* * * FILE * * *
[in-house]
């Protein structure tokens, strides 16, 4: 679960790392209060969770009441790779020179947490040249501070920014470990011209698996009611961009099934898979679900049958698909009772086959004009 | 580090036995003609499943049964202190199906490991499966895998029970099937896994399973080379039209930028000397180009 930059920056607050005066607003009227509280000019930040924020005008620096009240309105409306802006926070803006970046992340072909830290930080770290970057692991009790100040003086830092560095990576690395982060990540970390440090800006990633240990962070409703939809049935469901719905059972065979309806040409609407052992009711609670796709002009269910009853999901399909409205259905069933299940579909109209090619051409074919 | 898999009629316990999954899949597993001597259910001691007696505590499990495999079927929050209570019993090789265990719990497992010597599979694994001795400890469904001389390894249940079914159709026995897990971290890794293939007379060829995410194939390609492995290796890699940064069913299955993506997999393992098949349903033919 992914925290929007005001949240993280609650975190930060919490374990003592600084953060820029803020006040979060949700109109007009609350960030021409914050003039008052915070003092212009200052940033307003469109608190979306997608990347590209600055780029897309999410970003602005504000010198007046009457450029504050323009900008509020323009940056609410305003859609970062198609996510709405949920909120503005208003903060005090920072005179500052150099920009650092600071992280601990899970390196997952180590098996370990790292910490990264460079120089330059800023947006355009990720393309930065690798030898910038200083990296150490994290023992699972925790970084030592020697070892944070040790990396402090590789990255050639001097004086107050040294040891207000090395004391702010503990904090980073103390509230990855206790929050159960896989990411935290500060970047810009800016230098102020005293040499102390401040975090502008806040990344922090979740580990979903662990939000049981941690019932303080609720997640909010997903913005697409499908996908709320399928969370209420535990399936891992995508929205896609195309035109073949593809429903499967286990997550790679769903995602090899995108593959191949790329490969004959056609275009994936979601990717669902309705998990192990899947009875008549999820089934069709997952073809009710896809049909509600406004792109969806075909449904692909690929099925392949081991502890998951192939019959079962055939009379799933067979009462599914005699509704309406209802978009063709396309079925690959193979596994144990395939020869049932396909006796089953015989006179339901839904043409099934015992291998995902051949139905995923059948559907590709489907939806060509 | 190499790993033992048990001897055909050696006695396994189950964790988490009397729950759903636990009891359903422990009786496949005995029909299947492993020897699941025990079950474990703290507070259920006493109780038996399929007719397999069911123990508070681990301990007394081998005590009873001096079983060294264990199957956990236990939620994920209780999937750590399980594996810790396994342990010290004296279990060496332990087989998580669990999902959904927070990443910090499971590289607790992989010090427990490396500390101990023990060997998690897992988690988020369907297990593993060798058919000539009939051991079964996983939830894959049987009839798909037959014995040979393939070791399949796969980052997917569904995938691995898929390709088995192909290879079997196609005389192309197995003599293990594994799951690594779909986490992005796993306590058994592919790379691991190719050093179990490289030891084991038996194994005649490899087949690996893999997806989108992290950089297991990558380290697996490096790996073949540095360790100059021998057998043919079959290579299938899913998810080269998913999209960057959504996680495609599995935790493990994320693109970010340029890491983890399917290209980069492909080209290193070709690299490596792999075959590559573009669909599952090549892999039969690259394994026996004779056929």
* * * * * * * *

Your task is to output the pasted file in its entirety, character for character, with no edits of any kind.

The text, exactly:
[in-house]
């Protein structure tokens, strides 16, 4: 679960790392209060969770009441790779020179947490040249501070920014470990011209698996009611961009099934898979679900049958698909009772086959004009 | 580090036995003609499943049964202190199906490991499966895998029970099937896994399973080379039209930028000397180009 930059920056607050005066607003009227509280000019930040924020005008620096009240309105409306802006926070803006970046992340072909830290930080770290970057692991009790100040003086830092560095990576690395982060990540970390440090800006990633240990962070409703939809049935469901719905059972065979309806040409609407052992009711609670796709002009269910009853999901399909409205259905069933299940579909109209090619051409074919 | 898999009629316990999954899949597993001597259910001691007696505590499990495999079927929050209570019993090789265990719990497992010597599979694994001795400890469904001389390894249940079914159709026995897990971290890794293939007379060829995410194939390609492995290796890699940064069913299955993506997999393992098949349903033919 992914925290929007005001949240993280609650975190930060919490374990003592600084953060820029803020006040979060949700109109007009609350960030021409914050003039008052915070003092212009200052940033307003469109608190979306997608990347590209600055780029897309999410970003602005504000010198007046009457450029504050323009900008509020323009940056609410305003859609970062198609996510709405949920909120503005208003903060005090920072005179500052150099920009650092600071992280601990899970390196997952180590098996370990790292910490990264460079120089330059800023947006355009990720393309930065690798030898910038200083990296150490994290023992699972925790970084030592020697070892944070040790990396402090590789990255050639001097004086107050040294040891207000090395004391702010503990904090980073103390509230990855206790929050159960896989990411935290500060970047810009800016230098102020005293040499102390401040975090502008806040990344922090979740580990979903662990939000049981941690019932303080609720997640909010997903913005697409499908996908709320399928969370209420535990399936891992995508929205896609195309035109073949593809429903499967286990997550790679769903995602090899995108593959191949790329490969004959056609275009994936979601990717669902309705998990192990899947009875008549999820089934069709997952073809009710896809049909509600406004792109969806075909449904692909690929099925392949081991502890998951192939019959079962055939009379799933067979009462599914005699509704309406209802978009063709396309079925690959193979596994144990395939020869049932396909006796089953015989006179339901839904043409099934015992291998995902051949139905995923059948559907590709489907939806060509 | 190499790993033992048990001897055909050696006695396994189950964790988490009397729950759903636990009891359903422990009786496949005995029909299947492993020897699941025990079950474990703290507070259920006493109780038996399929007719397999069911123990508070681990301990007394081998005590009873001096079983060294264990199957956990236990939620994920209780999937750590399980594996810790396994342990010290004296279990060496332990087989998580669990999902959904927070990443910090499971590289607790992989010090427990490396500390101990023990060997998690897992988690988020369907297990593993060798058919000539009939051991079964996983939830894959049987009839798909037959014995040979393939070791399949796969980052997917569904995938691995898929390709088995192909290879079997196609005389192309197995003599293990594994799951690594779909986490992005796993306590058994592919790379691991190719050093179990490289030891084991038996194994005649490899087949690996893999997806989108992290950089297991990558380290697996490096790996073949540095360790100059021998057998043919079959290579299938899913998810080269998913999209960057959504996680495609599995935790493990994320693109970010340029890491983890399917290209980069492909080209290193070709690299490596792999075959590559573009669909599952090549892999039969690259394994026996004779056929």